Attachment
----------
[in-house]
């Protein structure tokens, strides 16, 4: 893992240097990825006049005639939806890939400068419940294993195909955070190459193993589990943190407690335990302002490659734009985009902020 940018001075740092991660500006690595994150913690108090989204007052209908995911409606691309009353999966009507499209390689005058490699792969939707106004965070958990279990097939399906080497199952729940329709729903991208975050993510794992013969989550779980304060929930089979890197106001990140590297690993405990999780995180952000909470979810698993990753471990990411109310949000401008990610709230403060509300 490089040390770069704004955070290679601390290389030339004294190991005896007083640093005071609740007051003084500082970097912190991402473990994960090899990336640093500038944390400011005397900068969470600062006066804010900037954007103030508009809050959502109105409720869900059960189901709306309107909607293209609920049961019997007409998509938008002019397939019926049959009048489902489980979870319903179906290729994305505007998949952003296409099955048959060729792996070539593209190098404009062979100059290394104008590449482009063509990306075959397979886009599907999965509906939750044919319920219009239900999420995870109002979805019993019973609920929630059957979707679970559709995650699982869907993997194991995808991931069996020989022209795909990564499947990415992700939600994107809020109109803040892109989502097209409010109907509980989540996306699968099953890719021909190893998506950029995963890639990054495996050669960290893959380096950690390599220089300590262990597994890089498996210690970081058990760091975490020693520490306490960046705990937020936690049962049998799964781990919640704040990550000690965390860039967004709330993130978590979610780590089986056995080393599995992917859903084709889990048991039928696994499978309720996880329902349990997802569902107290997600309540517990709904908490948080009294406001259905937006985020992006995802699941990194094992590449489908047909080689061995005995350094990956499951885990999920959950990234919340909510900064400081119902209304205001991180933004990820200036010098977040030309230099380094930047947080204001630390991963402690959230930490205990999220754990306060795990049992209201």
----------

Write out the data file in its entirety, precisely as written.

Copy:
[in-house]
């Protein structure tokens, strides 16, 4: 893992240097990825006049005639939806890939400068419940294993195909955070190459193993589990943190407690335990302002490659734009985009902020 940018001075740092991660500006690595994150913690108090989204007052209908995911409606691309009353999966009507499209390689005058490699792969939707106004965070958990279990097939399906080497199952729940329709729903991208975050993510794992013969989550779980304060929930089979890197106001990140590297690993405990999780995180952000909470979810698993990753471990990411109310949000401008990610709230403060509300 490089040390770069704004955070290679601390290389030339004294190991005896007083640093005071609740007051003084500082970097912190991402473990994960090899990336640093500038944390400011005397900068969470600062006066804010900037954007103030508009809050959502109105409720869900059960189901709306309107909607293209609920049961019997007409998509938008002019397939019926049959009048489902489980979870319903179906290729994305505007998949952003296409099955048959060729792996070539593209190098404009062979100059290394104008590449482009063509990306075959397979886009599907999965509906939750044919319920219009239900999420995870109002979805019993019973609920929630059957979707679970559709995650699982869907993997194991995808991931069996020989022209795909990564499947990415992700939600994107809020109109803040892109989502097209409010109907509980989540996306699968099953890719021909190893998506950029995963890639990054495996050669960290893959380096950690390599220089300590262990597994890089498996210690970081058990760091975490020693520490306490960046705990937020936690049962049998799964781990919640704040990550000690965390860039967004709330993130978590979610780590089986056995080393599995992917859903084709889990048991039928696994499978309720996880329902349990997802569902107290997600309540517990709904908490948080009294406001259905937006985020992006995802699941990194094992590449489908047909080689061995005995350094990956499951885990999920959950990234919340909510900064400081119902209304205001991180933004990820200036010098977040030309230099380094930047947080204001630390991963402690959230930490205990999220754990306060795990049992209201």